Initially, when I think of New York City summers in the 90s, my mind instantly races back to open fire hydrants splashing water throughout hot asphalt streets. The sound of the ice cream truck floating through the neighborhood, a lady selling mangoes on the corner of the street with frozen icees in the back cart. Cartoon Network in the morning with a bowl of cinnamon toast crunch sitting in my legs as I sit cross legged watching cartoons on a Saturday morning. If I ever ran out of words to describe that feeling of nostalgia, any one of Ashley Miah’s paintings would seamlessly step in, where the words fall short.
With a busy lifestyle that barely leaves Ashley time to sit down, she’s so graciously provided the time to talk about what life was like pre-gentrification and what propelled her into the art world now. Anxious about not wasting time I immediately want to delve into asking her about her artwork, and what brought her to this point. However, her bright bubbly personality, and warm smile has us talking for at least 30 minutes about our respective day and what life is like to be women of color and full time creatives. It is definitely not an easy feat because has to be very protective over their voice as an artist in general. Even more so an artist of color has to be able to control their own narrative in case it is stolen and retold before they have the chance to portray it authentically.
Even more so an artist of color has to be able to control their own narrative in case it is stolen and retold before they have the chance to portray it authentically.
To truly appreciate where Ashley has come from, it’s imperative to realize that the dream of being a full-time artist and staying on that path for one’s livelihood is not something normalized in most minority communities. In fact, when choosing careers the main goal is to survive. The goal is something consistent, safe, practical. For most creativity in the grand scheme of things is often left as an afterthought. However, Ashley knew she was destined for more. In her childhood the pen kept her drawing consistently and over time preserving her culture by way of art was something that came as a second nature. It was only natural that she wanted to learn more skills when building on her craft. And so when choosing her high school she gravitated to the LaGuardia High School of Music and Art.
To be so young and surrounded by people who will never understand what it’s like to be the “other” in the sea of privilege, it’s easy to face a feeling of imposter syndrome. One contributing factor could’ve been her teachers. When I asked about possibly facing imposter syndrome Ashley was confident in the fact that her peers at LaGuardia never contributed to it. In fact, they welcomed her fresh take on creating works that spoke to her neighborhood, her childhood experiences, and her urban culture.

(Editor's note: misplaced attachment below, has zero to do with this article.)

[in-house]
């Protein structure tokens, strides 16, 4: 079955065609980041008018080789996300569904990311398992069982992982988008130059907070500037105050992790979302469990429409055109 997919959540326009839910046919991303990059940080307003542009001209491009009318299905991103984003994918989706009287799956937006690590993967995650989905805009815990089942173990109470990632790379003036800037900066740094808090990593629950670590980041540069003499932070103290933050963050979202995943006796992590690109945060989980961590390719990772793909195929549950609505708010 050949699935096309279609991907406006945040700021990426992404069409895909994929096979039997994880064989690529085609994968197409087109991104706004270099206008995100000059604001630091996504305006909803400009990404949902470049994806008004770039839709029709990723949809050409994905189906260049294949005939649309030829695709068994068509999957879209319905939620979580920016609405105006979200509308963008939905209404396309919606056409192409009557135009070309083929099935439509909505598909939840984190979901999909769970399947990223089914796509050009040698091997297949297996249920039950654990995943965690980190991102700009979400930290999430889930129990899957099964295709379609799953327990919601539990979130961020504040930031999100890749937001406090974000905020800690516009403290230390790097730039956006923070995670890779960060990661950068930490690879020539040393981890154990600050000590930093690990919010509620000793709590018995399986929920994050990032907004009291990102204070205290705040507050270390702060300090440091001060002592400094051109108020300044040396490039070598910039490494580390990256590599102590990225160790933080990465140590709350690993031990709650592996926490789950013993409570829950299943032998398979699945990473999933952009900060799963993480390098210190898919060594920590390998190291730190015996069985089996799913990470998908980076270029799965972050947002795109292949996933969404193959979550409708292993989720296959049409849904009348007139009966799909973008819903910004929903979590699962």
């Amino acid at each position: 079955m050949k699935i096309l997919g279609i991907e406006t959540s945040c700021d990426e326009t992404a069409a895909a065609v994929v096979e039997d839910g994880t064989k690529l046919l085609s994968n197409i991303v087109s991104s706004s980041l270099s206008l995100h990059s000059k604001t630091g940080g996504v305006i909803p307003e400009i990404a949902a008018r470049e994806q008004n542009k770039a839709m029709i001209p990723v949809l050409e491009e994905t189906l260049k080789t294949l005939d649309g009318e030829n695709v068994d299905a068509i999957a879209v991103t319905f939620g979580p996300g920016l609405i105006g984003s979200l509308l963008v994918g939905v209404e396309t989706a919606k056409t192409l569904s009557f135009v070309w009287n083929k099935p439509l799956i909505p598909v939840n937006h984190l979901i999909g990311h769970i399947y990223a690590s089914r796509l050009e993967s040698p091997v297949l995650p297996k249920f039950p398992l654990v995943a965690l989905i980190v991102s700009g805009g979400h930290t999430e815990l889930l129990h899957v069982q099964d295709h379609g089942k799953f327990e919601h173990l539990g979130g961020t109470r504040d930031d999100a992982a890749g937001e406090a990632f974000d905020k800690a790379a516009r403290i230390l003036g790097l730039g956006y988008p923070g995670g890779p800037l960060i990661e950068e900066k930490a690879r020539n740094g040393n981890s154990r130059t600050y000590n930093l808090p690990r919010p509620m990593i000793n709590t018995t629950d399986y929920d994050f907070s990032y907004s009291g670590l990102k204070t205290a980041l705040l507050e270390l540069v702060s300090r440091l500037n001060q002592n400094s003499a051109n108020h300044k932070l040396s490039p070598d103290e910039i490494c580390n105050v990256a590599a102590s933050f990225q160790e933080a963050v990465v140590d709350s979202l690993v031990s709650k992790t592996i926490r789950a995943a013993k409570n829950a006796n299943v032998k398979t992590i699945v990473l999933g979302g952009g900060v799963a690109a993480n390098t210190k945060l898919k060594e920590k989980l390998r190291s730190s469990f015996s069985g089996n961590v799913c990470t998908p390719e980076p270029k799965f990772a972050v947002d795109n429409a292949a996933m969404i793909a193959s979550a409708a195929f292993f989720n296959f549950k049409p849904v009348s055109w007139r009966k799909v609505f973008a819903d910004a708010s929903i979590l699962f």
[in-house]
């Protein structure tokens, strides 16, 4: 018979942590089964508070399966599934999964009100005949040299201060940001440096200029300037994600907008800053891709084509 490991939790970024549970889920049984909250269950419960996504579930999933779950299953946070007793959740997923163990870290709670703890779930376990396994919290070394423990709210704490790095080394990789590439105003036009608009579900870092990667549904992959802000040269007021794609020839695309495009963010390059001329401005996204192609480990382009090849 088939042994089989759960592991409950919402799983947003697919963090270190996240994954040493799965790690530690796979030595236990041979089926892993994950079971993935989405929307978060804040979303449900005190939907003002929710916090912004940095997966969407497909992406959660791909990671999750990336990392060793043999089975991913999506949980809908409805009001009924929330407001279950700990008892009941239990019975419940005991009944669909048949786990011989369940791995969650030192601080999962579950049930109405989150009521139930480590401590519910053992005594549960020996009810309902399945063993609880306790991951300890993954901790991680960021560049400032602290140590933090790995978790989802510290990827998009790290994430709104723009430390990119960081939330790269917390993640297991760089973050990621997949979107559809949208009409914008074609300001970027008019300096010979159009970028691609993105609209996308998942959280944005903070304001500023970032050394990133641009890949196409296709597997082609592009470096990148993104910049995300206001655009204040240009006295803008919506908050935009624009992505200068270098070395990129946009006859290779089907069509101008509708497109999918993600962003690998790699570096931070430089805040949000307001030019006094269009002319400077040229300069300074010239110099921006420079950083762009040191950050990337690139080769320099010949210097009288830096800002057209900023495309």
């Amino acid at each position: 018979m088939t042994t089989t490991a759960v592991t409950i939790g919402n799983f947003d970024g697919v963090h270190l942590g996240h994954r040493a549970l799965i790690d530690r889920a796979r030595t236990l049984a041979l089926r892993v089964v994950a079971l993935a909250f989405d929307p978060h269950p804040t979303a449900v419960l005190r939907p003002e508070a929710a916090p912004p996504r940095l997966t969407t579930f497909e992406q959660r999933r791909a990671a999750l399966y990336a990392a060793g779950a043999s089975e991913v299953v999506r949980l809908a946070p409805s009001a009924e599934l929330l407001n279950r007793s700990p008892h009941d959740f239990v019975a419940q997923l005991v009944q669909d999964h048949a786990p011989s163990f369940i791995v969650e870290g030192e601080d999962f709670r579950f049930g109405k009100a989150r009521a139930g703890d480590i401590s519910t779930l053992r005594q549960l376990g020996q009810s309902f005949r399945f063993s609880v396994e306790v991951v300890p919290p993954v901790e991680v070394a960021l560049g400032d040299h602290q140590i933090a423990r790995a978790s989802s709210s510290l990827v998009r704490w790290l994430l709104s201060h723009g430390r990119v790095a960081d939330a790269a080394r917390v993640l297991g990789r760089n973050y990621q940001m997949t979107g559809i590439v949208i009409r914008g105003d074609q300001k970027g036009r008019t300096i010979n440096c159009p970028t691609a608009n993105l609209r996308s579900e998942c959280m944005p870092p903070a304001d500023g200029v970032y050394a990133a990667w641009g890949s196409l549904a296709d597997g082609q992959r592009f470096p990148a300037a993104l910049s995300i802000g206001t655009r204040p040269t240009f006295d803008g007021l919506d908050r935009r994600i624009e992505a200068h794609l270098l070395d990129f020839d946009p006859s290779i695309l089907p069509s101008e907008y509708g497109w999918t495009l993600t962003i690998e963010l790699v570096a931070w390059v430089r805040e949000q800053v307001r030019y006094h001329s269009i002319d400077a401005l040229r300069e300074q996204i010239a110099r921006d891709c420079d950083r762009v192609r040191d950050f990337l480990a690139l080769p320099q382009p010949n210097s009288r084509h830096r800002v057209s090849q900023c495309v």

When I asked about possibly facing imposter syndrome Ashley was confident in the fact that her peers at LaGuardia never contributed to it. In fact, they welcomed her fresh take on creating works that spoke to her neighborhood, her childhood experiences, and her urban culture.
However, her teachers consistently stressed replicating the masters of the Renaissance. The stress of matching up to the realism, achieving a replica of what once was could add to a form of artistic erasure that’s so often faced. But the only thing that Ashley wanted to do was visually preserve the culture of a neighborhood that was slowly being erased by gentrification.
On the topic of art school, I thought to myself: “Were the instructors more focused on refining her skill, or was it also her voice being refined as well to fit their narrative?” The thought came about when I asked Ashley about some examples of when she felt “othered.”
Every time her peers would paint mountain scenes, and nature, she was always called to document her neighborhood by painting the bodegas, the liquor stores and the nail shops as they authentically stood, contrasting the new burgeoning buildings that would eventually replace them.
She told me of assignments that the classes would receive where she would be asked to choose landscapes to paint. Every time her peers would paint mountain scenes, and nature, she was always called to document her neighborhood by painting the bodegas, the liquor stores and the nail shops as they authentically stood, contrasting the new burgeoning buildings that would eventually replace them. Now this could have been viewed as a sign of rebellion but it’s here that I recall the beginning of our conversation where we hyped up the beauty of being real New Yorkers who take pride in the New York spirit of ferocity. Standing ten toes down and keeping the culture at the forefront.